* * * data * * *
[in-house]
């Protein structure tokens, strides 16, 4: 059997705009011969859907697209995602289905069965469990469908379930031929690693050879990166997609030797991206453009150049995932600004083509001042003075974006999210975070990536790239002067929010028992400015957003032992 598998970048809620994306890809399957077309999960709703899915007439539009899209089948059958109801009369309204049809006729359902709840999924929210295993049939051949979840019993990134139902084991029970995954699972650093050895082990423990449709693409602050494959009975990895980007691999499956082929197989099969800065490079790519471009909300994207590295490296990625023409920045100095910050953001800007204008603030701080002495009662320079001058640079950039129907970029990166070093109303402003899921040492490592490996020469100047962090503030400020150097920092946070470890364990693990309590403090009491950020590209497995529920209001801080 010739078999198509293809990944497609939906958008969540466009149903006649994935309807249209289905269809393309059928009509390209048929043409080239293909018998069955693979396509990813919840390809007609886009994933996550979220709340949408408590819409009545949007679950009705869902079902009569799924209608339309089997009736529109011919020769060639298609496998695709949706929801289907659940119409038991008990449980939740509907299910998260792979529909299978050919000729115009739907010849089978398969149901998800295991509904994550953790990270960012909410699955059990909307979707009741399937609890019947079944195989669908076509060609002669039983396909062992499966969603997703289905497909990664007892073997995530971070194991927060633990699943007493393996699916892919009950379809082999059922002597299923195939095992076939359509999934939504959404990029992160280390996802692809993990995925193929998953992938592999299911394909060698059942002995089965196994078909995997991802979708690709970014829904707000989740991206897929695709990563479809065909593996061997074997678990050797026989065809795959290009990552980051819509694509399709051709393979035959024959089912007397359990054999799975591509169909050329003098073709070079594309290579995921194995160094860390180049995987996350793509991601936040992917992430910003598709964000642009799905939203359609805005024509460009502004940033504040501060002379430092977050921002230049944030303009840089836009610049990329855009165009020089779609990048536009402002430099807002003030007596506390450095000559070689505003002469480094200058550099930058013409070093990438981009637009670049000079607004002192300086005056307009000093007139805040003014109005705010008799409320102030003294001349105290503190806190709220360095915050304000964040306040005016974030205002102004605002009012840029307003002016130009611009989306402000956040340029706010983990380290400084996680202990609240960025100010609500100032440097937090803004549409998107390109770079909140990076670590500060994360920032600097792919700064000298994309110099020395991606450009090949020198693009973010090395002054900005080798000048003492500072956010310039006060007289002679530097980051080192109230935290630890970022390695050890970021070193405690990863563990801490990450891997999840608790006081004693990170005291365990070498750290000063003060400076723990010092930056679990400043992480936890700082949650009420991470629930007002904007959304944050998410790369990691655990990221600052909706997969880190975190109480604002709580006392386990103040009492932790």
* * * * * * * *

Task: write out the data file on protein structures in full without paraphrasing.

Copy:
[in-house]
């Protein structure tokens, strides 16, 4: 059997705009011969859907697209995602289905069965469990469908379930031929690693050879990166997609030797991206453009150049995932600004083509001042003075974006999210975070990536790239002067929010028992400015957003032992 598998970048809620994306890809399957077309999960709703899915007439539009899209089948059958109801009369309204049809006729359902709840999924929210295993049939051949979840019993990134139902084991029970995954699972650093050895082990423990449709693409602050494959009975990895980007691999499956082929197989099969800065490079790519471009909300994207590295490296990625023409920045100095910050953001800007204008603030701080002495009662320079001058640079950039129907970029990166070093109303402003899921040492490592490996020469100047962090503030400020150097920092946070470890364990693990309590403090009491950020590209497995529920209001801080 010739078999198509293809990944497609939906958008969540466009149903006649994935309807249209289905269809393309059928009509390209048929043409080239293909018998069955693979396509990813919840390809007609886009994933996550979220709340949408408590819409009545949007679950009705869902079902009569799924209608339309089997009736529109011919020769060639298609496998695709949706929801289907659940119409038991008990449980939740509907299910998260792979529909299978050919000729115009739907010849089978398969149901998800295991509904994550953790990270960012909410699955059990909307979707009741399937609890019947079944195989669908076509060609002669039983396909062992499966969603997703289905497909990664007892073997995530971070194991927060633990699943007493393996699916892919009950379809082999059922002597299923195939095992076939359509999934939504959404990029992160280390996802692809993990995925193929998953992938592999299911394909060698059942002995089965196994078909995997991802979708690709970014829904707000989740991206897929695709990563479809065909593996061997074997678990050797026989065809795959290009990552980051819509694509399709051709393979035959024959089912007397359990054999799975591509169909050329003098073709070079594309290579995921194995160094860390180049995987996350793509991601936040992917992430910003598709964000642009799905939203359609805005024509460009502004940033504040501060002379430092977050921002230049944030303009840089836009610049990329855009165009020089779609990048536009402002430099807002003030007596506390450095000559070689505003002469480094200058550099930058013409070093990438981009637009670049000079607004002192300086005056307009000093007139805040003014109005705010008799409320102030003294001349105290503190806190709220360095915050304000964040306040005016974030205002102004605002009012840029307003002016130009611009989306402000956040340029706010983990380290400084996680202990609240960025100010609500100032440097937090803004549409998107390109770079909140990076670590500060994360920032600097792919700064000298994309110099020395991606450009090949020198693009973010090395002054900005080798000048003492500072956010310039006060007289002679530097980051080192109230935290630890970022390695050890970021070193405690990863563990801490990450891997999840608790006081004693990170005291365990070498750290000063003060400076723990010092930056679990400043992480936890700082949650009420991470629930007002904007959304944050998410790369990691655990990221600052909706997969880190975190109480604002709580006392386990103040009492932790």